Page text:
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Prostate Cancer: What Men Need To Know

Posted April 10, 2018

Prostate cancer is one of the most common types of cancer in men. It occurs when cells in the prostate gland begin to grow uncontrollably. While it is rare in men younger than 40 years of age, the chances rapidly increase after age 50.

Here are some symptoms, risk factors, and prevention tips to know.


When caught early, prostate cancer is highly treatable. However, it may cause no signs or symptoms in its early stages. That’s why it’s important to get a regular prostate exam after the age of 40.

That said, advanced cases of prostate cancer can cause symptoms such as:
  • Trouble urinating
  • Bone pain
  • Discomfort in the pelvic area
  • Blood in semen
  • Erectile dysfunction
  • Weak, dribbling, or interrupted flow of urine

Risk Factors

Factors that can increase your risk of prostate cancer include:
  • Age- The risk of having prostate cancer increases with your age. 
  • Race/Ethnicity- For reasons not yet determined, men of African ancestry are more likely to have prostate cancer than men of other races.
  • Family History- Your risk may be increased if family has a history of prostate cancer. If a man has a father, brother, or son with prostate cancer, the risk of developing it is 2 to 3 times higher than the average risk.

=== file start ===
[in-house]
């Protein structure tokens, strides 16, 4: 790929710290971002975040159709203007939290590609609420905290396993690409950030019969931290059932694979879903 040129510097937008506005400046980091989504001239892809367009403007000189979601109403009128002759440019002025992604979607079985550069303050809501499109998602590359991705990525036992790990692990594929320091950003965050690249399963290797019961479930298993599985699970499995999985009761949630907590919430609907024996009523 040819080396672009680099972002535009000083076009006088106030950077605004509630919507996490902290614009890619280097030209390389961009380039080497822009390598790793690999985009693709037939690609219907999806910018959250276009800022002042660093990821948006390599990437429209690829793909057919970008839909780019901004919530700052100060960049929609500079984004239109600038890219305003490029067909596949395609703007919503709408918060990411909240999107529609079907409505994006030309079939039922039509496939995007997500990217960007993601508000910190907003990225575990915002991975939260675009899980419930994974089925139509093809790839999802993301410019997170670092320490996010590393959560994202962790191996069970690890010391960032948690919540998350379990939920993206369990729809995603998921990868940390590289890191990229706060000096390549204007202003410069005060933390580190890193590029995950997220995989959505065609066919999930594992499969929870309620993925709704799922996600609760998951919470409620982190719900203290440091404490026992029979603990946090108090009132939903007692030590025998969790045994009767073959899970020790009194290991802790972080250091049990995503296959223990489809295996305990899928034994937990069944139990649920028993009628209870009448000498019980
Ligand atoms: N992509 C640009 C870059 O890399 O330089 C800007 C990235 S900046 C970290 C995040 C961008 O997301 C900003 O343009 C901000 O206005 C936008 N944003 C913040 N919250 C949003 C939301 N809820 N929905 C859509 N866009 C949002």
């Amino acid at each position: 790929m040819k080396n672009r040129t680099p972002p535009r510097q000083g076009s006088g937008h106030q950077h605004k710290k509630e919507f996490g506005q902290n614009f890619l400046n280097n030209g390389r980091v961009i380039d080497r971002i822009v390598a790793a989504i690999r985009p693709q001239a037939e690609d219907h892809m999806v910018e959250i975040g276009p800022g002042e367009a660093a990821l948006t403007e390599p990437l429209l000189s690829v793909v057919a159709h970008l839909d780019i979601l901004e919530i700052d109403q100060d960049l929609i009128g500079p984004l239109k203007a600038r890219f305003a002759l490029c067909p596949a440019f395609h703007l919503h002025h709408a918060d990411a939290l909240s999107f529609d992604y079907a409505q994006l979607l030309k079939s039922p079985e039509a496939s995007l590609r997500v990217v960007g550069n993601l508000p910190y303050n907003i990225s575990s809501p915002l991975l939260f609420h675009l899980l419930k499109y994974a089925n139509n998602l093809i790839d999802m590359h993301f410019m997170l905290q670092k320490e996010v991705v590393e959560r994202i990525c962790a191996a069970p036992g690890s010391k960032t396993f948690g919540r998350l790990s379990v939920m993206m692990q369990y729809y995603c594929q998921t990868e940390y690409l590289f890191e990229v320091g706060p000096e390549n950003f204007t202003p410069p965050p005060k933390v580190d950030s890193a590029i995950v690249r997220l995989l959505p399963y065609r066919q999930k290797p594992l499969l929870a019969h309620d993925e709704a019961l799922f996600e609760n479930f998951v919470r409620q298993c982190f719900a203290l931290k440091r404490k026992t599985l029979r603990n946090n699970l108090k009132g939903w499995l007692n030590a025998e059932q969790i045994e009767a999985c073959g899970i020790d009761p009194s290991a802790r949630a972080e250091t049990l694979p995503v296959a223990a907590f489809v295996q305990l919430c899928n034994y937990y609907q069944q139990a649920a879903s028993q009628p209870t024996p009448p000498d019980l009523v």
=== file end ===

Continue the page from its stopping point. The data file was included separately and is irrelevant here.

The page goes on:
Recent studies have shown that those with benign prostatic hyperplasia, or BPH, is NOT a risk factor for prostate cancer.


Here are some things that you can do to help prevent or lower your chance of getting cancer prostate cancer:
  • Exercise most days of the week
  • Maintain a healthy weight
  • Choose a healthy diet full of fruits and vegetables


Depending on the severity of the case, treatment options for prostate cancer might include:
  • Surgery
  • Radiation therapy
  • Chemotherapy
  • Vaccine therapy
  • Cryotherapy (cryosurgery)
It’s important to consult with your doctor or health care provider about all of your possible treatment plans, before making a decision. While choosing treatment options, remember to consider your stage of cancer and your age and life expectancy.